Meditation and better breathing

            meditation statue

              Meditation is very popular these days, promoted as a wonder-cure, but there are real benefits you can enjoy. First, meditation can speed up your heart rate, thus, bringing more blood to the brain, which also brings more oxygen, making it function at top rates. Second, it helps you relax and focus on you for an hour, which has amazing long-term benefits for brain power, as well as overall health. Most meditation techniques and exercises include deep breathing which is another way to improve memory and relieve stress. By practicing it a couple of minutes a day, you will have better posture, a positive mood and you will feel more energetic. Plus, they are both FREE!

              Enjoy nature

              enjoy the nature to improve memory

                A walk in the great outdoors is very helpful when you look to improve memory and enhance your cognitive power. Researchers from the University of Michigan tested this theory on subjects who were asked to take a walk in nature, then remember a list of items. Another group was asked to walk in the city, then asked the same question. Those who enjoyed the walk in the garden had a better memory of the list by a staggering 20%. But researchers didn’t stop here: they put people to test again, this time showing them pictures with natural scenery and urban landscapes. Guess what: the results were the same! Next time you forget something, open your computer and watch green forest landscapes and your memory will come back.

                Play, play, play

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                playing chess on the beach

                  Computer games are great, but they hardly improve your cognitive functions. Logical and strategy games however, can help you improve memory and focus, while you also socialize and have a great time. The best picks in terms of memory games are chess, Sudoku and related games. The Gray cells in your brain will thank you for those gaming hours.

                  Use neuro-linguistic programming (NLP)

                  man levitating oranges

                    The concept of NLP is rather new, but it is very effective, as it can teach you how to overcome your limits. The basic logic behind NLP is that human limits are drawn by each individual, so they can be beaten by auto-suggestion. Spending time alone, asking yourself what is the cause of your memory loss and figuring put what you really, really want, may help you relieve memory loss and improve your brain power. This works pretty much the same way as a placebo. A study even showed people who were told repetitively that aging alters their memory actually scored lower than their counterparts, who were told there was no link between memory loss and the aging process. Meditation is a great prelude to NLP and they both work great with a better diet, aromatherapy and exercising.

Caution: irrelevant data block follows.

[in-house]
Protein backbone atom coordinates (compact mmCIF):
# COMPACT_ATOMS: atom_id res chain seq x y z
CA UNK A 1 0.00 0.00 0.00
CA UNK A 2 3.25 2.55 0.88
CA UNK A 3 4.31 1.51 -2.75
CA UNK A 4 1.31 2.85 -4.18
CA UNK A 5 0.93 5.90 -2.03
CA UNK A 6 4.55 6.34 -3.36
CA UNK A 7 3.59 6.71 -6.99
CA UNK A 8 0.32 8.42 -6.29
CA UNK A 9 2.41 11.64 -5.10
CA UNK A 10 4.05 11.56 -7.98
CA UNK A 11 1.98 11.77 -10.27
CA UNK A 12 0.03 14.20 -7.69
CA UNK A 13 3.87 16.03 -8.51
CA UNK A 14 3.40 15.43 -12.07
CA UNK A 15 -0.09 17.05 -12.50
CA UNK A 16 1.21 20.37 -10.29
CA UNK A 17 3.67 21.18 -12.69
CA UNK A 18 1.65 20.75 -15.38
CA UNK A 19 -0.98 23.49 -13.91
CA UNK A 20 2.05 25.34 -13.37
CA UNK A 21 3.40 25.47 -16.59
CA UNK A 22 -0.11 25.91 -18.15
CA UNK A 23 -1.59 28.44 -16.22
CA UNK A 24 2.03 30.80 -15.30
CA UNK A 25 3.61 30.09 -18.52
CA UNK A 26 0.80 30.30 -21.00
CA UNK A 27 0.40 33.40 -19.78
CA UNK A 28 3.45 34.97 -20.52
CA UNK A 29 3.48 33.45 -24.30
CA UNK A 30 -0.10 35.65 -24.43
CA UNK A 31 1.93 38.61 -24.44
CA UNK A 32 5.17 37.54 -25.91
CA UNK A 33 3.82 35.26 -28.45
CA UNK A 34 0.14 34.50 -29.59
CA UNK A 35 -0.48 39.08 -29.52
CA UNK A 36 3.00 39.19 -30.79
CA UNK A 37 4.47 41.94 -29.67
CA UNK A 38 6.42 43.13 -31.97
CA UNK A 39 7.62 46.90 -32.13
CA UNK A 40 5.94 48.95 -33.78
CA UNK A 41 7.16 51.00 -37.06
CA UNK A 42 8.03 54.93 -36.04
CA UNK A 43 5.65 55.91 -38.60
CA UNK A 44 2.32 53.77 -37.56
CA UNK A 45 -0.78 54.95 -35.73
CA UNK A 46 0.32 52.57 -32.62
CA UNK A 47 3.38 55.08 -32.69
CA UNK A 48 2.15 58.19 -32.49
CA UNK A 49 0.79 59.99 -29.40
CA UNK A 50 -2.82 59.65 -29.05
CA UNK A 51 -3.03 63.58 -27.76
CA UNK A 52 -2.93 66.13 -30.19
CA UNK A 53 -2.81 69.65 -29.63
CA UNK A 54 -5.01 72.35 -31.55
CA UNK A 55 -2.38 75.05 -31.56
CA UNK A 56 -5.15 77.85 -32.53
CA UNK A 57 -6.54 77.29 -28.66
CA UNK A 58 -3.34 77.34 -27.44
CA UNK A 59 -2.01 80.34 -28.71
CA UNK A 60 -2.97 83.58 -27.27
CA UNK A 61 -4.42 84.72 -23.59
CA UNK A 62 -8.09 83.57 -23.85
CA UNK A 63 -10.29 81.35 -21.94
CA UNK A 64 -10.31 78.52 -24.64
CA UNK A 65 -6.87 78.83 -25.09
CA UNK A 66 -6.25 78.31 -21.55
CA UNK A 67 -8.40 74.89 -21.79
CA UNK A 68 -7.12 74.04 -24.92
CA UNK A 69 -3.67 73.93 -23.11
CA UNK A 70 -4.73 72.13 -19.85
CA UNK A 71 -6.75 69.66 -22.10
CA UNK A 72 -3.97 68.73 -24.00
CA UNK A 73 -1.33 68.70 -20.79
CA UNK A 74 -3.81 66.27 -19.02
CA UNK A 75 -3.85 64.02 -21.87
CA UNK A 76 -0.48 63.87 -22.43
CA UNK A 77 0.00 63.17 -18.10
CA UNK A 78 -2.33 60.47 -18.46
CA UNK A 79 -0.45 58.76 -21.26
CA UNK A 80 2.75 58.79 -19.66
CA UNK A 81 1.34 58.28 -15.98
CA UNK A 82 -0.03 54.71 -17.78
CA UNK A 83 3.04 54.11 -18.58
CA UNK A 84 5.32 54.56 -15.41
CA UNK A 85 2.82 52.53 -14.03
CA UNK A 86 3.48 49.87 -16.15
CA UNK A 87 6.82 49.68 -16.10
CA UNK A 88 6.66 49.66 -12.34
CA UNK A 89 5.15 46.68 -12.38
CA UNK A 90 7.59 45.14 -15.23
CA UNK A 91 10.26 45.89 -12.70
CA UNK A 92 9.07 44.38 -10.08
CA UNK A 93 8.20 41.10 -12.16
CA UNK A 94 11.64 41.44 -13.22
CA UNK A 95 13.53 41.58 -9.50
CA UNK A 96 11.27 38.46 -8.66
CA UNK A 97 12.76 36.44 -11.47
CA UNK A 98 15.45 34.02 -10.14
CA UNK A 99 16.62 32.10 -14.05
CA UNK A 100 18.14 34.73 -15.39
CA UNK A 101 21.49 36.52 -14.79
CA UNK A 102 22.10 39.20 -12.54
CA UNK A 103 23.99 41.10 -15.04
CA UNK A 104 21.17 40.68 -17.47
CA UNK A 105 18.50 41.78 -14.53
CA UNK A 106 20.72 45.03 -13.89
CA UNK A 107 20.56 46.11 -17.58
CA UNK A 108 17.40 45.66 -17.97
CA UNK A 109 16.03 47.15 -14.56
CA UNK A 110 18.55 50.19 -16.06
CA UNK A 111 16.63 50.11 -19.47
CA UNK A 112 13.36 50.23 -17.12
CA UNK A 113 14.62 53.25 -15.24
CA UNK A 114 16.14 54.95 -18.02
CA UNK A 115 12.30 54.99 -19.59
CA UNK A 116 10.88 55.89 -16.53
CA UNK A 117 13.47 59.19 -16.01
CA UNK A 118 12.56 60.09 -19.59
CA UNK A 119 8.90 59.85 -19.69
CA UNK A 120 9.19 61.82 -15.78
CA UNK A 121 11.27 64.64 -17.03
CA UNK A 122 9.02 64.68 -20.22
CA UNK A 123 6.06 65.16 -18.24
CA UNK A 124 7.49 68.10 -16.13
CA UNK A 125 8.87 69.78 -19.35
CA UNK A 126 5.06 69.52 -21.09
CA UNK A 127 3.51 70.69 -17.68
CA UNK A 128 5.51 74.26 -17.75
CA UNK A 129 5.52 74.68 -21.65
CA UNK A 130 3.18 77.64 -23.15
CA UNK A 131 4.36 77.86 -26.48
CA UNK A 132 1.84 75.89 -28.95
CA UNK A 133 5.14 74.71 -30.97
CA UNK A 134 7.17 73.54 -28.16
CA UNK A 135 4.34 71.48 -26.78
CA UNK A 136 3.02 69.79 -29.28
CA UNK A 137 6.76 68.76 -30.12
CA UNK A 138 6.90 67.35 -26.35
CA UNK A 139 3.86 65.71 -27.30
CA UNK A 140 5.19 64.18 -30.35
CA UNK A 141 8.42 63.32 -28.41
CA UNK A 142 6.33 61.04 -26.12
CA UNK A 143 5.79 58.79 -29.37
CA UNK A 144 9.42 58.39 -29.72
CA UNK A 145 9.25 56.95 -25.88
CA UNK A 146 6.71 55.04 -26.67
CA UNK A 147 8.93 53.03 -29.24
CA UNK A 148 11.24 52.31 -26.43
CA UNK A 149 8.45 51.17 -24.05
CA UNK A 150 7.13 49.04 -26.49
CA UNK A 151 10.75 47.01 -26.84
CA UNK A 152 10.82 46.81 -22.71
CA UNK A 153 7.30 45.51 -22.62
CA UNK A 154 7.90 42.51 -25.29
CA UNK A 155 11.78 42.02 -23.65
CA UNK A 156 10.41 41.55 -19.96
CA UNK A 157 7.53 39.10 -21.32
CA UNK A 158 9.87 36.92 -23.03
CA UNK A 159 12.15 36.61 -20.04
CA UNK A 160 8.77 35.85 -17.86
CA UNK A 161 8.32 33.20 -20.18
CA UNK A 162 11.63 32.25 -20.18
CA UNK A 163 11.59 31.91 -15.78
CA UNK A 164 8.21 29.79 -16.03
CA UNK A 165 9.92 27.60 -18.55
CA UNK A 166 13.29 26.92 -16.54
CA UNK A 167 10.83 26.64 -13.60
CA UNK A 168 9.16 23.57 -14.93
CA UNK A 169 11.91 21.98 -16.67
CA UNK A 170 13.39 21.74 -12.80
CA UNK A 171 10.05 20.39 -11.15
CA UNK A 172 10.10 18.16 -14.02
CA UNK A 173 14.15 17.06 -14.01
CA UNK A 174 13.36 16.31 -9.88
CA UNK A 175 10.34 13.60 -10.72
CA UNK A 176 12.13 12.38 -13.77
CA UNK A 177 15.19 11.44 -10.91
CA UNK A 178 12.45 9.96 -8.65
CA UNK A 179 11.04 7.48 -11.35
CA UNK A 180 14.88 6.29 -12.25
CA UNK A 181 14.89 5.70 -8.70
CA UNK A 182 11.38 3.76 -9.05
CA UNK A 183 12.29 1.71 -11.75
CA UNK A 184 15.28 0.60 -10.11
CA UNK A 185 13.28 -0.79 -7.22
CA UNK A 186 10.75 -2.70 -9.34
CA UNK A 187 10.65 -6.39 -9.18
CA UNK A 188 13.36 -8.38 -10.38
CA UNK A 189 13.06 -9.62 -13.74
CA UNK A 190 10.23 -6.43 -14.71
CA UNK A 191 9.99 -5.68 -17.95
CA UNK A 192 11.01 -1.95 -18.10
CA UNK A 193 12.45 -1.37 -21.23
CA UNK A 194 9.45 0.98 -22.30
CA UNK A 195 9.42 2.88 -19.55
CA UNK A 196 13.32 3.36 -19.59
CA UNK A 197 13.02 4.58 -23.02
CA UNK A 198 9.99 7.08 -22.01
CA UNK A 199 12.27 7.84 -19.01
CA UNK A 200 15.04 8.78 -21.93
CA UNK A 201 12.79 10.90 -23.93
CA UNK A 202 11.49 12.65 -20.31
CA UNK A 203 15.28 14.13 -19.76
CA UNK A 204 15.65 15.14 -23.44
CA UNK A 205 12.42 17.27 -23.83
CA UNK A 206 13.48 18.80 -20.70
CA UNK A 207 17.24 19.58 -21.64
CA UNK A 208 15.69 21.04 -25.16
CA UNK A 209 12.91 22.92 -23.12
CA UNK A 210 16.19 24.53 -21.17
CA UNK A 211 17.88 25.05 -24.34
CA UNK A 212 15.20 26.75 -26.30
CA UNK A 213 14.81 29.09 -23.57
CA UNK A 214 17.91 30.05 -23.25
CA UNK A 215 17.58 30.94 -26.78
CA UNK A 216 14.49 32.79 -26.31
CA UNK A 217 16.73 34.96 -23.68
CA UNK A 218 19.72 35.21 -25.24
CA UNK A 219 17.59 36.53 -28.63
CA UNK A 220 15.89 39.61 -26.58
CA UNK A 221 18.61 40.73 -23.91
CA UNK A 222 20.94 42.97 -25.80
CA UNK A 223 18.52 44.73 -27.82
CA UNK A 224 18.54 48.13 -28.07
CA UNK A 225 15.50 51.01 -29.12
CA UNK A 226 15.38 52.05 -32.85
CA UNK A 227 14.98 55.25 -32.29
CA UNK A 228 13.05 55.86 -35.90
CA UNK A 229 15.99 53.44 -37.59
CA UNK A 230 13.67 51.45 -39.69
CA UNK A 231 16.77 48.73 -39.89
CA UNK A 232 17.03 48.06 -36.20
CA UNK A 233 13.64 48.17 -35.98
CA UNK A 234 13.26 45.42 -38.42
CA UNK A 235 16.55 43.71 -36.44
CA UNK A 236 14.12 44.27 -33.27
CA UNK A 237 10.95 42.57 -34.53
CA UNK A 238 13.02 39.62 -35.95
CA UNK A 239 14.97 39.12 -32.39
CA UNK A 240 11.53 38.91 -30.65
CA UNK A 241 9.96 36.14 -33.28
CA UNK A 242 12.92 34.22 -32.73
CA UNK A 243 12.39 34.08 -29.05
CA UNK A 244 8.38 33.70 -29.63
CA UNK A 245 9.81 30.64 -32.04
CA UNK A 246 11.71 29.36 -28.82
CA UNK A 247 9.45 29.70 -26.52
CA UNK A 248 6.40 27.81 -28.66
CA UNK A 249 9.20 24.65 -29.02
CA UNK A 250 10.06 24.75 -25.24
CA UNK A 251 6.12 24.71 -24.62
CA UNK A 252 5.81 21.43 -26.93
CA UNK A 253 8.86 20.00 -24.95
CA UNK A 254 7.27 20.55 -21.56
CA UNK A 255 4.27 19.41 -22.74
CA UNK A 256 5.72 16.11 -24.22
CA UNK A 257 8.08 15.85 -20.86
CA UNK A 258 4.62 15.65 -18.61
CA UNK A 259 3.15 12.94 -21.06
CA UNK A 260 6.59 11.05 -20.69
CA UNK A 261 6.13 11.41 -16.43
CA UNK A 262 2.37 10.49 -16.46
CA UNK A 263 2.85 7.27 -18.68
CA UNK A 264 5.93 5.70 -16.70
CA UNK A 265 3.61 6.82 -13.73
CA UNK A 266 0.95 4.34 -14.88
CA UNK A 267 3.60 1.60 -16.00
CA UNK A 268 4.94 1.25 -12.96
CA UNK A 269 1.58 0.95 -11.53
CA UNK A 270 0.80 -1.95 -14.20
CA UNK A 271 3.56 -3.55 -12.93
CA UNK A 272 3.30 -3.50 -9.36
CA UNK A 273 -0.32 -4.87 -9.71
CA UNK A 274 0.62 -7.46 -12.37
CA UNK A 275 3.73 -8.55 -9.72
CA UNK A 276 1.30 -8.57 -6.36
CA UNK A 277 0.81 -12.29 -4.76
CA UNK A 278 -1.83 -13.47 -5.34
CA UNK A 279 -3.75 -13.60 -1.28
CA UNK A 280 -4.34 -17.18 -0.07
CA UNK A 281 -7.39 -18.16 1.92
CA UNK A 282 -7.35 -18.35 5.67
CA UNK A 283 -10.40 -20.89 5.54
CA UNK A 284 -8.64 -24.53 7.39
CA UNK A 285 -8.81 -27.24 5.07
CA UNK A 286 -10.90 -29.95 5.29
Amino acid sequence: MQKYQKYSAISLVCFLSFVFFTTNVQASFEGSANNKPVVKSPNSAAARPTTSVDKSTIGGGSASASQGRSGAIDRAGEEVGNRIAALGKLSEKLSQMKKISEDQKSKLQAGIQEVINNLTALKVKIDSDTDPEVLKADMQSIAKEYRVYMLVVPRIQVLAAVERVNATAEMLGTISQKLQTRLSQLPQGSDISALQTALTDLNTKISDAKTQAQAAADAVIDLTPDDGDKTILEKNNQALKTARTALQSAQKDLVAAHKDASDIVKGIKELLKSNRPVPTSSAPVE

Use your sense of smell

                    fragrance to improve memory

                      Perfumes are great not only because they smell good, but also because they help you remember things. Aromatherapy is one of the most accessible ways to improve memory. And there are many studies which proved it is highly effective: Saint Louis University School of Medicine from Missouri is the place where researchers tested the effectiveness of rosemary and peppermint. They used substances with the same antioxidants concentration on mice and found out rosemary increased the focus power and had positive effects for preventing memory loss due to aging. Peppermint had the same benefits, so next time you need to learn math, stock up on peppermint gum.

                      Press those buttons

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                      acupuncture doll

                        Acupuncture has been used in Chinese medicine for centuries, with excellent results in almost any field, so there is no surprise it works in improving memory. Each part of your body is crossed by nerves and energy channels. You can stimulate those points with the help of a very thin needle or by pressing them with your fingers. To stimulate your memory and bring back important information press your temples gently, but firmly with your fingers for a couple of seconds. This will relieve stress and help you remember where you put your car keys.

                        Visualize memories

                        visualize glasses

                          A study conducted at the University of Helsinki proved what many students already knew very well: humans have a powerful visual memory. Matching certain images with new information can help you access that information by seeing the image again. In other words, one can use a particular image to recall past events and data. This is why you get tears in the corner of your eye when you see your old skaters or view old photos.

                          Stop multitasking